Fed’s Kocherlakota Says Open To More Stimulus Measures
Michael S. Derby – WSJ
Federal Reserve Bank of Minneapolis President Narayana Kocherlakota said Friday he’d likely support additional stimulus measures from the U.S. central bank if such options were on the table.
All of That Dollar Borrowing in Emerging Markets Looks Like It’s Been One Giant Carry Trade
Since the 2008 financial crisis, companies across emerging markets have been borrowing dollars and converting them into local currencies as part of a massive carry trade. This practice has helped U.S. dollar shadow banking go global as the effects of near-zero U.S. interest rates seep into all corners of the world economy.
Switzerland avoids recession despite steep rise in franc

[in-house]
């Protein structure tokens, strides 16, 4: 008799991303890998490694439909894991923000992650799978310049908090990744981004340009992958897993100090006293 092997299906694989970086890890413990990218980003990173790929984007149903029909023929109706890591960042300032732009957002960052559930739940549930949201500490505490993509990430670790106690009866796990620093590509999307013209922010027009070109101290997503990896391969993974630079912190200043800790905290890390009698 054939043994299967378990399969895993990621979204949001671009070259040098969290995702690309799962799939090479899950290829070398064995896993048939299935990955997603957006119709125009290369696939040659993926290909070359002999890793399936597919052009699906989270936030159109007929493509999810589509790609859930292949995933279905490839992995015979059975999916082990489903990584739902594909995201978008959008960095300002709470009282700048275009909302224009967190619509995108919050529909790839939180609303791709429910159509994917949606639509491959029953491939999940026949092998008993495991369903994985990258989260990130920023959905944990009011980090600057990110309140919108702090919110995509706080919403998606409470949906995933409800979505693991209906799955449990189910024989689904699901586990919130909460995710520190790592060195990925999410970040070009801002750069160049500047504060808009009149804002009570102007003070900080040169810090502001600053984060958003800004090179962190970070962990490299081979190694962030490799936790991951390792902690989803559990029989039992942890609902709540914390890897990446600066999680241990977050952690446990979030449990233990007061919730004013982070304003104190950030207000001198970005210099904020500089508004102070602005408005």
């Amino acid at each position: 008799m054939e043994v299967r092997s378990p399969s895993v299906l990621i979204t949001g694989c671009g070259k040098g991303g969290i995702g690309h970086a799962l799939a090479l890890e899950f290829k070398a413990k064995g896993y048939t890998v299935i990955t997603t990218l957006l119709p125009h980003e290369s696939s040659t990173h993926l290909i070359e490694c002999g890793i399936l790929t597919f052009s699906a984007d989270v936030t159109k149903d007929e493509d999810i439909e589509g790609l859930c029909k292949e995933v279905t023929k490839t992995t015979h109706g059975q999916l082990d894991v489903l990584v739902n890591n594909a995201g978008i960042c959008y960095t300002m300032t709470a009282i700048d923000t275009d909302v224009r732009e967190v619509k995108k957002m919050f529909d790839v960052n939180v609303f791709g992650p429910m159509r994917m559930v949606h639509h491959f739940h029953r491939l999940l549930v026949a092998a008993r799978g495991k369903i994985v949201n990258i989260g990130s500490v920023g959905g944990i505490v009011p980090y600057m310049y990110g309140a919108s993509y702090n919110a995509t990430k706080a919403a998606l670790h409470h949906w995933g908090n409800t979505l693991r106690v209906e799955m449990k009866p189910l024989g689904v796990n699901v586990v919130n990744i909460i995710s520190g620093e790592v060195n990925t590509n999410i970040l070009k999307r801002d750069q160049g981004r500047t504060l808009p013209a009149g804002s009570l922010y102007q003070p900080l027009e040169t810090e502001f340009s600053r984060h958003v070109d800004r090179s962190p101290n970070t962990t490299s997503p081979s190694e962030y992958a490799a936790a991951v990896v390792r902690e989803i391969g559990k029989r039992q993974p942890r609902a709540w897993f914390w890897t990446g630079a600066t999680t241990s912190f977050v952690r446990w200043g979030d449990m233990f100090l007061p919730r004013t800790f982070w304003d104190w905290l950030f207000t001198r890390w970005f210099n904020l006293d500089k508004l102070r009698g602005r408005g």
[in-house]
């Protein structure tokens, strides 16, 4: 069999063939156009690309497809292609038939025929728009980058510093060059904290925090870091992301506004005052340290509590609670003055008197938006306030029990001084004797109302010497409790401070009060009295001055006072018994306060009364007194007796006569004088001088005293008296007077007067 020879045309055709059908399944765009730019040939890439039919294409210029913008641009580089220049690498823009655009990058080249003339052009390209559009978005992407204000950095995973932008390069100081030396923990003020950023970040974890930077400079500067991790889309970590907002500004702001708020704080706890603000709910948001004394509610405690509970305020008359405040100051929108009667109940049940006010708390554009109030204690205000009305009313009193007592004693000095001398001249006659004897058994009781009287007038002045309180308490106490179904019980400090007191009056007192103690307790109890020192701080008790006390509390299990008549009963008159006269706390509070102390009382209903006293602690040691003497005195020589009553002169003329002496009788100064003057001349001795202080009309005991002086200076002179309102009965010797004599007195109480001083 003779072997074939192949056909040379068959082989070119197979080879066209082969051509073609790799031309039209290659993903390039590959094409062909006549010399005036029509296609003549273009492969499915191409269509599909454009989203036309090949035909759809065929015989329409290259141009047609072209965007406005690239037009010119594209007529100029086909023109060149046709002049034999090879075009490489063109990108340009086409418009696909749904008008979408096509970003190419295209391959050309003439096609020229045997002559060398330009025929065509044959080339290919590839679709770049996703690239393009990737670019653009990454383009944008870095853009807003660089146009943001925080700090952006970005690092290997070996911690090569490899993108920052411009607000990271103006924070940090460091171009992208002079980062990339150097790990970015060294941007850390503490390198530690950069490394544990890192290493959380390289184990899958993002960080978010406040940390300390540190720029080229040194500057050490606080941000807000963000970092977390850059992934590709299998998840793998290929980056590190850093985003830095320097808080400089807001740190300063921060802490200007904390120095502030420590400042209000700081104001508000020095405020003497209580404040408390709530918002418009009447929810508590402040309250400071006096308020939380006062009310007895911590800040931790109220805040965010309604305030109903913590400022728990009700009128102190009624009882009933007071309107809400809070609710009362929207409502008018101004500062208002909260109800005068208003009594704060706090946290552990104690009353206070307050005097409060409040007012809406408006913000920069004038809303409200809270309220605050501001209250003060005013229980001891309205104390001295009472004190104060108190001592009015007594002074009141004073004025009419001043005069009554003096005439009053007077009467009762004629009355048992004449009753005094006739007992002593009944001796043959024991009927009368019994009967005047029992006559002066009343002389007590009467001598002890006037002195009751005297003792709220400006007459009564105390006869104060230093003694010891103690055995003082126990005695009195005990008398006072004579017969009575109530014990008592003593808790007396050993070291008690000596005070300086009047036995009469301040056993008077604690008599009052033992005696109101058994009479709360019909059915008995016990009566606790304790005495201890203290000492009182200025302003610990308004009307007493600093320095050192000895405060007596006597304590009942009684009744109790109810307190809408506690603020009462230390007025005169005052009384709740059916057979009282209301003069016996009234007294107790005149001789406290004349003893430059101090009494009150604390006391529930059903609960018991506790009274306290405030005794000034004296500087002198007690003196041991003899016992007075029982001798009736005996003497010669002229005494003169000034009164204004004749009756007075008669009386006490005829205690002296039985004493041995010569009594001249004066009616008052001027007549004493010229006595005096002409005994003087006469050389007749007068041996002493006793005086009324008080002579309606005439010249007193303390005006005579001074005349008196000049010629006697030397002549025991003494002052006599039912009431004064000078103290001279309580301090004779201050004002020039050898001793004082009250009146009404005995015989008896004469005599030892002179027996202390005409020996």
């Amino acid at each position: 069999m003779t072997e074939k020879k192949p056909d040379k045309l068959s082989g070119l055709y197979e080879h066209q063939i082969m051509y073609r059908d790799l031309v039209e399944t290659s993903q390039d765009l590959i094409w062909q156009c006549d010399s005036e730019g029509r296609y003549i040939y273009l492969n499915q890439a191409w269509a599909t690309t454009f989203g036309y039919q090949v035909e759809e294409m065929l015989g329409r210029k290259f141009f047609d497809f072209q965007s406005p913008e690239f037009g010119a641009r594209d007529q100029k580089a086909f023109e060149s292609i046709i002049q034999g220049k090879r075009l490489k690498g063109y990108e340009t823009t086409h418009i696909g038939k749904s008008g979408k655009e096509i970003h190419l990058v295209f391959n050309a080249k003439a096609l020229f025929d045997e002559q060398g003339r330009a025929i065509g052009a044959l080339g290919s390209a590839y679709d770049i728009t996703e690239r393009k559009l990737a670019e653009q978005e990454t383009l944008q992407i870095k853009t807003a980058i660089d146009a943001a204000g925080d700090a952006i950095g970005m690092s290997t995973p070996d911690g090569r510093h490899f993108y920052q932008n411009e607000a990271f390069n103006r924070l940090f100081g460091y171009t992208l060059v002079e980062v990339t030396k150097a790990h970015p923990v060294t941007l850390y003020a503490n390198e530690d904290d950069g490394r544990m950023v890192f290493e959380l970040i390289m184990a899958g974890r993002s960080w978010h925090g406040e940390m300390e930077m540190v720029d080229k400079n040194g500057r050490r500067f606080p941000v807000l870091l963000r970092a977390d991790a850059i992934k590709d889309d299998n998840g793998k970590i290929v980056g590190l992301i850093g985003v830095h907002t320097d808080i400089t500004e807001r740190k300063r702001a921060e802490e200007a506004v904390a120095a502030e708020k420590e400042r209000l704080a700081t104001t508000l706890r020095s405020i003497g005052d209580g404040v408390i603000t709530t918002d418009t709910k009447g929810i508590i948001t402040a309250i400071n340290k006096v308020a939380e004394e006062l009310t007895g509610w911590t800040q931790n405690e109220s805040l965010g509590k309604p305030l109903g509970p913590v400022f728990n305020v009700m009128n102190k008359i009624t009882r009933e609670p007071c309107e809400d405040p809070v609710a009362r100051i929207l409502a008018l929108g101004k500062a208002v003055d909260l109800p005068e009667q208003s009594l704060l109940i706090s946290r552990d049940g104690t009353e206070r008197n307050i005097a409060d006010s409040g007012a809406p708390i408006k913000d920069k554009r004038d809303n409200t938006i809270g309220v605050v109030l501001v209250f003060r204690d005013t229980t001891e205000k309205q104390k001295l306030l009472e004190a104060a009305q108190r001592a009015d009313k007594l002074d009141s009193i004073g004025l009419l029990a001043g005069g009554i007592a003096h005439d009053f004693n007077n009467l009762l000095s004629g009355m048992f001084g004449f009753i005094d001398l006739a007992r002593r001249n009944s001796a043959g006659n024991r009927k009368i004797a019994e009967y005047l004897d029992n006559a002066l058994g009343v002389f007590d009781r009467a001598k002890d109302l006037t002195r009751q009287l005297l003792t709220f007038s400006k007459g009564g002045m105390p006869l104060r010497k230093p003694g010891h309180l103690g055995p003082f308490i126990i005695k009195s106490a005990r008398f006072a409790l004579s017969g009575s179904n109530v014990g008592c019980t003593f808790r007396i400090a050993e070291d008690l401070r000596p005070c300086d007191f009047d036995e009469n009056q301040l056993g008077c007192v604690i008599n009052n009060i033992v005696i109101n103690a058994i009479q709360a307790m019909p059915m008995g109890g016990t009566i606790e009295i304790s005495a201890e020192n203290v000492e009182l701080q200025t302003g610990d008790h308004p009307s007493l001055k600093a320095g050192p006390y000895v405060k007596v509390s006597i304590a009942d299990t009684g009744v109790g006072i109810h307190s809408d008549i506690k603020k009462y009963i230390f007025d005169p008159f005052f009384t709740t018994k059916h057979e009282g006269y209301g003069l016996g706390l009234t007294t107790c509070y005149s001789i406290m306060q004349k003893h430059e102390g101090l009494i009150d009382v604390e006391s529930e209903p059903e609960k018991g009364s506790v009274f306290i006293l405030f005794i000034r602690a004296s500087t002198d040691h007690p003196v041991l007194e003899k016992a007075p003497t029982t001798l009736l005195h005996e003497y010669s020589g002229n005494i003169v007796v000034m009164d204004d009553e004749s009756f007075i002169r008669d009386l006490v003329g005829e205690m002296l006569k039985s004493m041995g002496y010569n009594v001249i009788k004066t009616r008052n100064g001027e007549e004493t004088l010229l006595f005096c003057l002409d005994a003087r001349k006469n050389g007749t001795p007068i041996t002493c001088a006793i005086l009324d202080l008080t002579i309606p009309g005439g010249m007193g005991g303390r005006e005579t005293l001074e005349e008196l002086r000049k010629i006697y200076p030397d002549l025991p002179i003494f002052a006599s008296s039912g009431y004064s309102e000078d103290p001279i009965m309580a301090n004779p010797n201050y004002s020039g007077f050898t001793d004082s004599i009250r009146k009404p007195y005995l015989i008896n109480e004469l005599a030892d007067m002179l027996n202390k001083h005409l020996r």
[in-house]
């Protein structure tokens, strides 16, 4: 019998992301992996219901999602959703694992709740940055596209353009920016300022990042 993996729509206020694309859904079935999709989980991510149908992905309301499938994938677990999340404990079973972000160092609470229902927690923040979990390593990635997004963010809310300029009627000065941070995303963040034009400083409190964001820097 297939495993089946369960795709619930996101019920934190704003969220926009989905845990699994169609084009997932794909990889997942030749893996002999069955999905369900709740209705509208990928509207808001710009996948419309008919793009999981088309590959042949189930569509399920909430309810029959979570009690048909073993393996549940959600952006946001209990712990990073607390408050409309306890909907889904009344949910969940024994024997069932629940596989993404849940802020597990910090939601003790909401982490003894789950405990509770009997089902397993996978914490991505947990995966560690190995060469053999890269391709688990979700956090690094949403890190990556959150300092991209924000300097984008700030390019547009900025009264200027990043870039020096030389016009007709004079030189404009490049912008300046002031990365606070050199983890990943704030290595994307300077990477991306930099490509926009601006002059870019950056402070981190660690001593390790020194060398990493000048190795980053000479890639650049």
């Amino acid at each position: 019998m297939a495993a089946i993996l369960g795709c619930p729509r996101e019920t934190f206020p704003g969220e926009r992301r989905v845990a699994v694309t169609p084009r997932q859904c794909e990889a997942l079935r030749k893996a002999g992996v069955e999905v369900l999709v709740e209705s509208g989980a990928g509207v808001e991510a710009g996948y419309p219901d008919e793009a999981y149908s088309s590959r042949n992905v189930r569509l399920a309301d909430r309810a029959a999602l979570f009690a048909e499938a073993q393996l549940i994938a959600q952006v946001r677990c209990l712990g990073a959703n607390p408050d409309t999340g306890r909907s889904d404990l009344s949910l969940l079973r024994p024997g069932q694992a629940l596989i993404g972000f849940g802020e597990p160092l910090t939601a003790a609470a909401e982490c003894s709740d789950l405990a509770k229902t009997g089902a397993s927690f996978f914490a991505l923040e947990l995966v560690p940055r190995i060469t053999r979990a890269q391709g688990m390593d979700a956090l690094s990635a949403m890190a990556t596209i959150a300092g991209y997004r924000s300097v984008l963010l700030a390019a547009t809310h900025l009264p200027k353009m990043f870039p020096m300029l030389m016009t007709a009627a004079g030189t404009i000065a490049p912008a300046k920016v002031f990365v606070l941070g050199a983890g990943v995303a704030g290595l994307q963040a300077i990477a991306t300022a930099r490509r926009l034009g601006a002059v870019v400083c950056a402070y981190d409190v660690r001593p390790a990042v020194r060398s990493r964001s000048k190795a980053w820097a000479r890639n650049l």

Ralph Atkins – Financial Times
Switzerland has unexpectedly escaped falling into recession, with the affluent Alpine economy weathering a steep rise in the value of the Swiss franc.
A Currency Drop is Inflationary, Right?
Jeff Black Jennifer Ryan – Bloomberg Business
The central banker’s task of keeping inflation just right has become a permanent tussle with the global currency markets. Too weak a currency equals too rapid price gains. Too strong, and disinflation looms.
Brazil’s Real Leads Losses in Latin America as Stocks Fluctuate
Paula Sambo Denyse Godoy – Bloomberg Business
Brazil’s real led global losses and stocks slumped after data showing Latin America’s largest economy entered a recession added to concern corporate earnings will falter.
China’s Big Dollar Borrowers Hold Off on Hedging Foreign-Currency Debt
Fiona Law and Esther Fung – WSJ
Chinese real-estate firms, among the country’s heaviest dollar borrowers, aren’t rushing to hedge their foreign-currency liabilities even as the surprise devaluation of the yuan last month adds to their debt load, according to interviews with property developers, bankers and analysts.
Bitcoin Technology Piques Interest on Wall St.
Nathaniel Popper – The New York Times